The Drift Diffusion Model Can Account for the Accuracy and Reaction Time of Value-Based Choices Under High and Low Time Pressure
An important open problem is how values are compared to make simple choices. A natural hypothesis is that the brain carries out the computations associated with the value comparisons in a manner consistent with the Drift Diffusion Model (DDM), since this model has been able to account for a large amount of data in other domains. We investigated the ability of four different versions of the DDM to explain the data in a real binary food choice task under conditions of high and low time pressure. We found that a seven-parameter version of the DDM can account for the choice and reaction time data with high-accuracy, in both the high and low time pressure conditions. The changes associated with the introduction of time pressure could be traced to changes in two key model parameters: the barrier height and the noise in the slope of the drift process.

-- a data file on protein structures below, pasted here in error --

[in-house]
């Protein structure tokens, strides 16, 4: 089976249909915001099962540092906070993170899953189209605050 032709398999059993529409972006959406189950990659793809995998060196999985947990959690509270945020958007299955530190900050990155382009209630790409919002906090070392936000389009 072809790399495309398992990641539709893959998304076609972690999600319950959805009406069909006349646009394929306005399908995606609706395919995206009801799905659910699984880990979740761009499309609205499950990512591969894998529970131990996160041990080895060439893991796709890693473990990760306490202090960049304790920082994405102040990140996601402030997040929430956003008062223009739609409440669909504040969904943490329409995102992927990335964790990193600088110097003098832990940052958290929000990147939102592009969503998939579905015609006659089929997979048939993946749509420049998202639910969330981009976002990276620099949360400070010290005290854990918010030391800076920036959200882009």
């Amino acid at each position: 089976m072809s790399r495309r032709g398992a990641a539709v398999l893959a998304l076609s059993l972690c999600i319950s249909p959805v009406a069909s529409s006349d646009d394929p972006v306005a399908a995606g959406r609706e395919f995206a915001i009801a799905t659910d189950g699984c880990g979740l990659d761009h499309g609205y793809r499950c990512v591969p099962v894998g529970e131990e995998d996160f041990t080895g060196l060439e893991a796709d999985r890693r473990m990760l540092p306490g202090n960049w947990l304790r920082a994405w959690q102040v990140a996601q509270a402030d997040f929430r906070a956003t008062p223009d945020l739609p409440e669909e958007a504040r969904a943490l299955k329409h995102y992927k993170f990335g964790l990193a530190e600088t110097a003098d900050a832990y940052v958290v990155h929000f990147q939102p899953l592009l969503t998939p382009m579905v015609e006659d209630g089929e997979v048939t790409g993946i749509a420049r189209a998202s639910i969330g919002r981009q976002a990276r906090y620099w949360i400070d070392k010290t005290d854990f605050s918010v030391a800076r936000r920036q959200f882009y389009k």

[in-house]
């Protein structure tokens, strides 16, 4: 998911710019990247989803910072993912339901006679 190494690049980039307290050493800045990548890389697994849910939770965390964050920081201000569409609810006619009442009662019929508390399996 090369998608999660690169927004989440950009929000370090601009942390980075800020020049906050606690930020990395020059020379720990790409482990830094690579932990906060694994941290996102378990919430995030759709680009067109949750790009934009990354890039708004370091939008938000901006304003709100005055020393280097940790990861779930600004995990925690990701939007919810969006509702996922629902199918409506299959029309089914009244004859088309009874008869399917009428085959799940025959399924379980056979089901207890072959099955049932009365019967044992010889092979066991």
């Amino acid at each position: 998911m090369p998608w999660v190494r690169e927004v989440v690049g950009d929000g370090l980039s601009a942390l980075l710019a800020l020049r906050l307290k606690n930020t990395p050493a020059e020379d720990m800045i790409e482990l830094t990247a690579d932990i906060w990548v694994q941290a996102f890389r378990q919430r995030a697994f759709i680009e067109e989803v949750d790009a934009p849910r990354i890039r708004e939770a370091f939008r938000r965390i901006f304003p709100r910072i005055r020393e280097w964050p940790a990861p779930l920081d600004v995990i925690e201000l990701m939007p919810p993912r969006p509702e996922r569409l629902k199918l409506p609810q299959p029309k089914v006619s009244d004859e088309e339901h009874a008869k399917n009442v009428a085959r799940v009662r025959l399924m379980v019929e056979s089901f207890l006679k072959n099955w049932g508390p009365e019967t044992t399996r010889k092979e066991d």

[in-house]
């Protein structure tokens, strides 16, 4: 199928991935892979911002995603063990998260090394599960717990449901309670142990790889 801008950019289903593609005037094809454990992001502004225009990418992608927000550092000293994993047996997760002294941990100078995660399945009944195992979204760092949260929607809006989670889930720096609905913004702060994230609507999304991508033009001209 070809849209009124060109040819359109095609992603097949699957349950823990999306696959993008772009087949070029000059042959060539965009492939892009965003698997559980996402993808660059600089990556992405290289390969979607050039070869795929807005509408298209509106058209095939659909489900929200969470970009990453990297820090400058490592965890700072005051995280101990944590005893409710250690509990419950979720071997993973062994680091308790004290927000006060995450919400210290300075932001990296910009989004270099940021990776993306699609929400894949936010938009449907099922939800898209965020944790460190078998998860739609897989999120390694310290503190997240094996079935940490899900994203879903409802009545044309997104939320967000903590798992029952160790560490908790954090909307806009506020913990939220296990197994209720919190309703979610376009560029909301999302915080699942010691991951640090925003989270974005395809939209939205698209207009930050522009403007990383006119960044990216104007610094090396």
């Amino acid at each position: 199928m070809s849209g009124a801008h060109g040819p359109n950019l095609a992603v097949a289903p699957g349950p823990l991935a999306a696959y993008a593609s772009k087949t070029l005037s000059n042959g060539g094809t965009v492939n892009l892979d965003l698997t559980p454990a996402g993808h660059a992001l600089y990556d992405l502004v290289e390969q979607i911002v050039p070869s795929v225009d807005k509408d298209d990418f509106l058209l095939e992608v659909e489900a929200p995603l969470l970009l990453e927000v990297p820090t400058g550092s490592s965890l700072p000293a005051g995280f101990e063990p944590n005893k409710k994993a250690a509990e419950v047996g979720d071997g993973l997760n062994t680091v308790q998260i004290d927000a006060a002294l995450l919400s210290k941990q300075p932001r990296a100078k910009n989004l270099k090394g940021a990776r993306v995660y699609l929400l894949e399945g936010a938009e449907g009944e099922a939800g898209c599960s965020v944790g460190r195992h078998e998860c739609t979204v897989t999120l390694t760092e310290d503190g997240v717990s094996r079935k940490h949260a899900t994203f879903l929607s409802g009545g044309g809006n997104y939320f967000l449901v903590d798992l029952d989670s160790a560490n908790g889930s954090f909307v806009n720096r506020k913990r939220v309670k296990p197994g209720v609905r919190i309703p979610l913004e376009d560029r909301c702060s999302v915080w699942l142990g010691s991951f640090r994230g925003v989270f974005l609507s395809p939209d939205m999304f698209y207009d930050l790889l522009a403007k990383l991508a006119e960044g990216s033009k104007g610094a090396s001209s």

drift-diffusion model, value-based choice, response time, eye-tracking, consumer, mimimum RT
SMU Cox: Marketing (Topic)